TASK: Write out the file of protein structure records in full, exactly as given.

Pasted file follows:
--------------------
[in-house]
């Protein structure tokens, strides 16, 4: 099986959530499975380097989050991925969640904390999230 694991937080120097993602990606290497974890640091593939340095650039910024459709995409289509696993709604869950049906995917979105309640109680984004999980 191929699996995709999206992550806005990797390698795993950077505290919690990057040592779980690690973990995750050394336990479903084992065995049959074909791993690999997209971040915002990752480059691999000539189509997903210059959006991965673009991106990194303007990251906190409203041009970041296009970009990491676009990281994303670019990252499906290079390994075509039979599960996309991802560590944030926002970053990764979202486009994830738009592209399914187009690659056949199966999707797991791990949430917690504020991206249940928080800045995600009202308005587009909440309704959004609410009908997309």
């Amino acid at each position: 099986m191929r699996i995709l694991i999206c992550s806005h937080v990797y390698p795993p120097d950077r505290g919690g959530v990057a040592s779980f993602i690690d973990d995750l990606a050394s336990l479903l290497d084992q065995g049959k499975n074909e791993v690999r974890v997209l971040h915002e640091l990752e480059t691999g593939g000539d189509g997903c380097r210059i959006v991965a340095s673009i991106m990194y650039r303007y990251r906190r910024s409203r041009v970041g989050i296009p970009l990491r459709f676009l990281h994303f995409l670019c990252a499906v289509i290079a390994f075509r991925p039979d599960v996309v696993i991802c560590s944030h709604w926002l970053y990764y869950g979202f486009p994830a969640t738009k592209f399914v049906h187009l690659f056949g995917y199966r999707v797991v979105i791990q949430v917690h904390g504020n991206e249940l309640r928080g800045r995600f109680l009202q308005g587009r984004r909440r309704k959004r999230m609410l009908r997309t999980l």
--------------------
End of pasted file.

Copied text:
[in-house]
């Protein structure tokens, strides 16, 4: 099986959530499975380097989050991925969640904390999230 694991937080120097993602990606290497974890640091593939340095650039910024459709995409289509696993709604869950049906995917979105309640109680984004999980 191929699996995709999206992550806005990797390698795993950077505290919690990057040592779980690690973990995750050394336990479903084992065995049959074909791993690999997209971040915002990752480059691999000539189509997903210059959006991965673009991106990194303007990251906190409203041009970041296009970009990491676009990281994303670019990252499906290079390994075509039979599960996309991802560590944030926002970053990764979202486009994830738009592209399914187009690659056949199966999707797991791990949430917690504020991206249940928080800045995600009202308005587009909440309704959004609410009908997309």
């Amino acid at each position: 099986m191929r699996i995709l694991i999206c992550s806005h937080v990797y390698p795993p120097d950077r505290g919690g959530v990057a040592s779980f993602i690690d973990d995750l990606a050394s336990l479903l290497d084992q065995g049959k499975n074909e791993v690999r974890v997209l971040h915002e640091l990752e480059t691999g593939g000539d189509g997903c380097r210059i959006v991965a340095s673009i991106m990194y650039r303007y990251r906190r910024s409203r041009v970041g989050i296009p970009l990491r459709f676009l990281h994303f995409l670019c990252a499906v289509i290079a390994f075509r991925p039979d599960v996309v696993i991802c560590s944030h709604w926002l970053y990764y869950g979202f486009p994830a969640t738009k592209f399914v049906h187009l690659f056949g995917y199966r999707v797991v979105i791990q949430v917690h904390g504020n991206e249940l309640r928080g800045r995600f109680l009202q308005g587009r984004r909440r309704k959004r999230m609410l009908r997309t999980l």